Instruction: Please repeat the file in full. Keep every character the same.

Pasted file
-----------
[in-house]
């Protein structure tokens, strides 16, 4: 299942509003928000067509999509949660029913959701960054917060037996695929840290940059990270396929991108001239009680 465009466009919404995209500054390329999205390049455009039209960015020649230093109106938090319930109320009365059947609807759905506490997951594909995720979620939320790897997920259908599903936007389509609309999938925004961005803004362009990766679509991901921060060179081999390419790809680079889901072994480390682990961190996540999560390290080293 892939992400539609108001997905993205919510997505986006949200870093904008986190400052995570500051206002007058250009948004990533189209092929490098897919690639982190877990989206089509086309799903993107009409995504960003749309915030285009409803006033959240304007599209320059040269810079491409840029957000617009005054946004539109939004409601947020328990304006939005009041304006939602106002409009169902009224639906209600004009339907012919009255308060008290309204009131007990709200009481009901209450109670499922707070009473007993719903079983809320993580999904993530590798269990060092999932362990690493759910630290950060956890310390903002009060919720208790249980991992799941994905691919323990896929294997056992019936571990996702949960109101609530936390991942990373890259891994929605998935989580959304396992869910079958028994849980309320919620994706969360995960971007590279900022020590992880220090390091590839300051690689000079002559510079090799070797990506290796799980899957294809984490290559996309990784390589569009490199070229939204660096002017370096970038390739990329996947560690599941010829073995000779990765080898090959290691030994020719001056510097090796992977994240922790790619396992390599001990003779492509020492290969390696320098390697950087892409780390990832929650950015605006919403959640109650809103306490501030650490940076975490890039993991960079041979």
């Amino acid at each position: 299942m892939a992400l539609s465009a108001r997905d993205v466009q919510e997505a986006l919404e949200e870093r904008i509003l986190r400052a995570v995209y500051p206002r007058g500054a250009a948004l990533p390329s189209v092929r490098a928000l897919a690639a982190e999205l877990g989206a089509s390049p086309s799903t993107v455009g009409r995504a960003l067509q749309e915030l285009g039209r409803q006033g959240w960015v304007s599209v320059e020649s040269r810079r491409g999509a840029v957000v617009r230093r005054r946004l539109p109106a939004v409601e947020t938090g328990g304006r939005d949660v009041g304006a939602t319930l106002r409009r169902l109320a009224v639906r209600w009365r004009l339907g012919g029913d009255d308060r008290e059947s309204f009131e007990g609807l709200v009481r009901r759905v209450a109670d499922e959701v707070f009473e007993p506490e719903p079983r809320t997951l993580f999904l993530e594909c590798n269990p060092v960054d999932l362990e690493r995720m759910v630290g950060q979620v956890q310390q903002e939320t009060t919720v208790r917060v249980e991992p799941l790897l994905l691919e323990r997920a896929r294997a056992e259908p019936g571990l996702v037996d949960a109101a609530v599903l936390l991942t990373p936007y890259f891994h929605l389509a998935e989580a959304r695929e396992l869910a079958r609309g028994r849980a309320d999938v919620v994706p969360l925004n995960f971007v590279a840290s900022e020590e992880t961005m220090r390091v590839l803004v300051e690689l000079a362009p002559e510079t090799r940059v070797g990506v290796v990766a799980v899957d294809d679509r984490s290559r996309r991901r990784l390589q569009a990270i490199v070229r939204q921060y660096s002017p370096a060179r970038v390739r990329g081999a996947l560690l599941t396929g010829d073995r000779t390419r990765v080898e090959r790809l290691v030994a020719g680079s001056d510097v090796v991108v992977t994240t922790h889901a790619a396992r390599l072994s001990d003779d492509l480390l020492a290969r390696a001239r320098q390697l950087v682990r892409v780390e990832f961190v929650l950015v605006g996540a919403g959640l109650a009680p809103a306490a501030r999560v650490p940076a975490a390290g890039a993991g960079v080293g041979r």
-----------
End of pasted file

[in-house]
């Protein structure tokens, strides 16, 4: 299942509003928000067509999509949660029913959701960054917060037996695929840290940059990270396929991108001239009680 465009466009919404995209500054390329999205390049455009039209960015020649230093109106938090319930109320009365059947609807759905506490997951594909995720979620939320790897997920259908599903936007389509609309999938925004961005803004362009990766679509991901921060060179081999390419790809680079889901072994480390682990961190996540999560390290080293 892939992400539609108001997905993205919510997505986006949200870093904008986190400052995570500051206002007058250009948004990533189209092929490098897919690639982190877990989206089509086309799903993107009409995504960003749309915030285009409803006033959240304007599209320059040269810079491409840029957000617009005054946004539109939004409601947020328990304006939005009041304006939602106002409009169902009224639906209600004009339907012919009255308060008290309204009131007990709200009481009901209450109670499922707070009473007993719903079983809320993580999904993530590798269990060092999932362990690493759910630290950060956890310390903002009060919720208790249980991992799941994905691919323990896929294997056992019936571990996702949960109101609530936390991942990373890259891994929605998935989580959304396992869910079958028994849980309320919620994706969360995960971007590279900022020590992880220090390091590839300051690689000079002559510079090799070797990506290796799980899957294809984490290559996309990784390589569009490199070229939204660096002017370096970038390739990329996947560690599941010829073995000779990765080898090959290691030994020719001056510097090796992977994240922790790619396992390599001990003779492509020492290969390696320098390697950087892409780390990832929650950015605006919403959640109650809103306490501030650490940076975490890039993991960079041979």
């Amino acid at each position: 299942m892939a992400l539609s465009a108001r997905d993205v466009q919510e997505a986006l919404e949200e870093r904008i509003l986190r400052a995570v995209y500051p206002r007058g500054a250009a948004l990533p390329s189209v092929r490098a928000l897919a690639a982190e999205l877990g989206a089509s390049p086309s799903t993107v455009g009409r995504a960003l067509q749309e915030l285009g039209r409803q006033g959240w960015v304007s599209v320059e020649s040269r810079r491409g999509a840029v957000v617009r230093r005054r946004l539109p109106a939004v409601e947020t938090g328990g304006r939005d949660v009041g304006a939602t319930l106002r409009r169902l109320a009224v639906r209600w009365r004009l339907g012919g029913d009255d308060r008290e059947s309204f009131e007990g609807l709200v009481r009901r759905v209450a109670d499922e959701v707070f009473e007993p506490e719903p079983r809320t997951l993580f999904l993530e594909c590798n269990p060092v960054d999932l362990e690493r995720m759910v630290g950060q979620v956890q310390q903002e939320t009060t919720v208790r917060v249980e991992p799941l790897l994905l691919e323990r997920a896929r294997a056992e259908p019936g571990l996702v037996d949960a109101a609530v599903l936390l991942t990373p936007y890259f891994h929605l389509a998935e989580a959304r695929e396992l869910a079958r609309g028994r849980a309320d999938v919620v994706p969360l925004n995960f971007v590279a840290s900022e020590e992880t961005m220090r390091v590839l803004v300051e690689l000079a362009p002559e510079t090799r940059v070797g990506v290796v990766a799980v899957d294809d679509r984490s290559r996309r991901r990784l390589q569009a990270i490199v070229r939204q921060y660096s002017p370096a060179r970038v390739r990329g081999a996947l560690l599941t396929g010829d073995r000779t390419r990765v080898e090959r790809l290691v030994a020719g680079s001056d510097v090796v991108v992977t994240t922790h889901a790619a396992r390599l072994s001990d003779d492509l480390l020492a290969r390696a001239r320098q390697l950087v682990r892409v780390e990832f961190v929650l950015v605006g996540a919403g959640l109650a009680p809103a306490a501030r999560v650490p940076a975490a390290g890039a993991g960079v080293g041979r």